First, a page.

WASHINGTON -- Wednesday morning, a lawyer defending in the Supreme Court what the city of New Haven, Conn., did to Frank Ricci and 17 other white firemen (including one Hispanic) was not 20 seconds into his argument when Chief Justice John Roberts interrupted to ask: Would it have been lawful if the city had decided to disregard the results of the exam to select firemen for promotion because it selected too many black and too few white candidates?
In 2003, the city gave promotion exams -- prepared by a firm specializing in employment tests, and approved, as federal law requires, by independent experts -- to 118 candidates, 27 of them black. None of the blacks did well enough to qualify for the 15 immediately available promotions. After a rabble-rousing minister with close ties to the mayor disrupted meetings and warned of dire political consequences if the city promoted persons from the list generated by the exams, the city said: No one will be promoted.
The city called this a "race-neutral" outcome because no group was disadvantaged more than any other. So, New Haven's idea of equal treatment is to equally deny promotions to those who did not earn them and those, including Ricci, who did.
Ricci may be the rock upon which America's racial spoils system finally founders. He prepared for the 2003 exams by quitting his second job, buying the more than $1,000 worth of books the city recommended, paying to have them read onto audiotapes (he is dyslexic), taking practice tests and practice interviews. His studying -- sometimes 13 hours a day -- earned him the sixth-highest score on the exam. He and others denied promotions sued, charging violations of the 1964 Civil Rights Act and the Constitution's guarantee of equal protection of the law.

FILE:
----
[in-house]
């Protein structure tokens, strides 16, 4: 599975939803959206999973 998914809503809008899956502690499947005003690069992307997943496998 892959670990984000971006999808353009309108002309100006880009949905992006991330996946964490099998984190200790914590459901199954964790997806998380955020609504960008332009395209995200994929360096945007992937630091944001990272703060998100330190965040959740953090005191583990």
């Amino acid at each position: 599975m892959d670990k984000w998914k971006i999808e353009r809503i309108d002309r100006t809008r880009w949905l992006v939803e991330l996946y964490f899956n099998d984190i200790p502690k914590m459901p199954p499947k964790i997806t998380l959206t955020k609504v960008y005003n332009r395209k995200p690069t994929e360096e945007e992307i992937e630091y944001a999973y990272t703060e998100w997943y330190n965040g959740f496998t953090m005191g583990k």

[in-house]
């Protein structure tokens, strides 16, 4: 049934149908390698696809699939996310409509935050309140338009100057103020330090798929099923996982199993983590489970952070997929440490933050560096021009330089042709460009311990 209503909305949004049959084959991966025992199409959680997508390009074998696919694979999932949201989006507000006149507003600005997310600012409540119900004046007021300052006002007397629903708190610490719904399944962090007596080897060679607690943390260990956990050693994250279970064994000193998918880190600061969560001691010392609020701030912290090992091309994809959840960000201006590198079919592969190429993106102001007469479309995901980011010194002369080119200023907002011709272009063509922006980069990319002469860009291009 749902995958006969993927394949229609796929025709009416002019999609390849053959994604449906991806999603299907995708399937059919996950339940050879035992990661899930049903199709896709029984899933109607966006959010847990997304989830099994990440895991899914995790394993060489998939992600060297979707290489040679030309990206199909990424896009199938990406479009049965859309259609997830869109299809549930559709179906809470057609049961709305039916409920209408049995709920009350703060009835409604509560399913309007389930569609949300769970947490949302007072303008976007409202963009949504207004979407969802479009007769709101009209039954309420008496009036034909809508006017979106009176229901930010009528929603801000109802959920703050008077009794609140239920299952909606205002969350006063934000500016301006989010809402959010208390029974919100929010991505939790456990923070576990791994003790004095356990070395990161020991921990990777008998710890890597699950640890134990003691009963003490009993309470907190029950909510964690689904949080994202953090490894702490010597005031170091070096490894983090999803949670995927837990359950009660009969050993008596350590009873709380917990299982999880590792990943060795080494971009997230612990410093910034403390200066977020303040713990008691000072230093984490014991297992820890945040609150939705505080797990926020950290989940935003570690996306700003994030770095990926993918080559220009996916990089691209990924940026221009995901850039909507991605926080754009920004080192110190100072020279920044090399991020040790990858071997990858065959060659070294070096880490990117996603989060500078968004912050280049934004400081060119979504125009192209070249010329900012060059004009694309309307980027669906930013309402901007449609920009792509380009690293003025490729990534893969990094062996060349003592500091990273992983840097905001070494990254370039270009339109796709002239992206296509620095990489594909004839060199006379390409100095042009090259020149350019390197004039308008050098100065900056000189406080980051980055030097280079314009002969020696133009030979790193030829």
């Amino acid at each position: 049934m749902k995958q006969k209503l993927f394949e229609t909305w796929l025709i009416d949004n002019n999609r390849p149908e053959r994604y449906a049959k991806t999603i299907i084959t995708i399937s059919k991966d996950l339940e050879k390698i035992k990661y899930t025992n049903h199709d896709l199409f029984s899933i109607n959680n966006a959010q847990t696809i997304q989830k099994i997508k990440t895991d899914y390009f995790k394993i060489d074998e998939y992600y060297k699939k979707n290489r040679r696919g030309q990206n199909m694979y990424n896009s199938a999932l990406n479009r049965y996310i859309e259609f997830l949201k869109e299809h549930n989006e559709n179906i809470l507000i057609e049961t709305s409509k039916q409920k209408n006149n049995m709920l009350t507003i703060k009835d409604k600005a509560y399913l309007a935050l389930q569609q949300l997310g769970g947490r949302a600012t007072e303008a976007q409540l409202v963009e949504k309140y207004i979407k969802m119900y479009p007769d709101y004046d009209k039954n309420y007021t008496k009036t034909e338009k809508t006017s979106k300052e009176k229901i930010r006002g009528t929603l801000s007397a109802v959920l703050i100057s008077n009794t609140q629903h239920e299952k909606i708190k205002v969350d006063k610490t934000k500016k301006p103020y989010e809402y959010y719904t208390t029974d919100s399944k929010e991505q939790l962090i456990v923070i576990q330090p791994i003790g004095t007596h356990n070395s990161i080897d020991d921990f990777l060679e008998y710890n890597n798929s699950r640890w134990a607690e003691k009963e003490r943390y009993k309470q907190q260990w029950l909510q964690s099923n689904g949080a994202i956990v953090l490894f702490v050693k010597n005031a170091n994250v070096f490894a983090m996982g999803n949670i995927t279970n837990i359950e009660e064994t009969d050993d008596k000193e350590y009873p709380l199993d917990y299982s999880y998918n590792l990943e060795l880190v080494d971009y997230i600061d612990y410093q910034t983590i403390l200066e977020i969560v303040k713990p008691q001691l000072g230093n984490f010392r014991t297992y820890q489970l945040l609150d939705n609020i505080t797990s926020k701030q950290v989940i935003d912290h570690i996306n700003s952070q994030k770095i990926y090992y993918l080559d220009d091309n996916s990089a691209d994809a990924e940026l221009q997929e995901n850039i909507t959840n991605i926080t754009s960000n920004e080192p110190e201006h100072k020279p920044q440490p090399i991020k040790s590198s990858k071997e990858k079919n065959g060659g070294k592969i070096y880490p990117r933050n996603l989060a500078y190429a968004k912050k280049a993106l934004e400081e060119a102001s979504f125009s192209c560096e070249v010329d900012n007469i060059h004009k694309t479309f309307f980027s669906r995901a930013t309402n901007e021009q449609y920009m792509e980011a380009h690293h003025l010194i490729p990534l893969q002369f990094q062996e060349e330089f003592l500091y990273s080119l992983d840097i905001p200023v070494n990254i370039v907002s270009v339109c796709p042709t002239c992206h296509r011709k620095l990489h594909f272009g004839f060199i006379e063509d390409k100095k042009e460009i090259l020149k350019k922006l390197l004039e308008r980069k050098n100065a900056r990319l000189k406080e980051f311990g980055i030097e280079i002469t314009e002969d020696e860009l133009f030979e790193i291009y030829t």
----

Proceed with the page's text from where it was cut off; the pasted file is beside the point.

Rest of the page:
The city claims that the 1964 act (BEG ITAL)compelled(END ITAL) it to disregard the exam results. The act makes it unlawful for employers to discriminate against an individual regarding the "terms, conditions, or privileges of employment because of such individual's race." And two Senate supporters of the 1964 act, both of them leading liberals (Pennsylvania Democrat Joseph Clark and New Jersey Republican Clifford Case), insisted that it would not require "that employers abandon bona fide qualification tests where, because of differences in background and educations, members of some groups are able to perform better on these tests than members of other groups."
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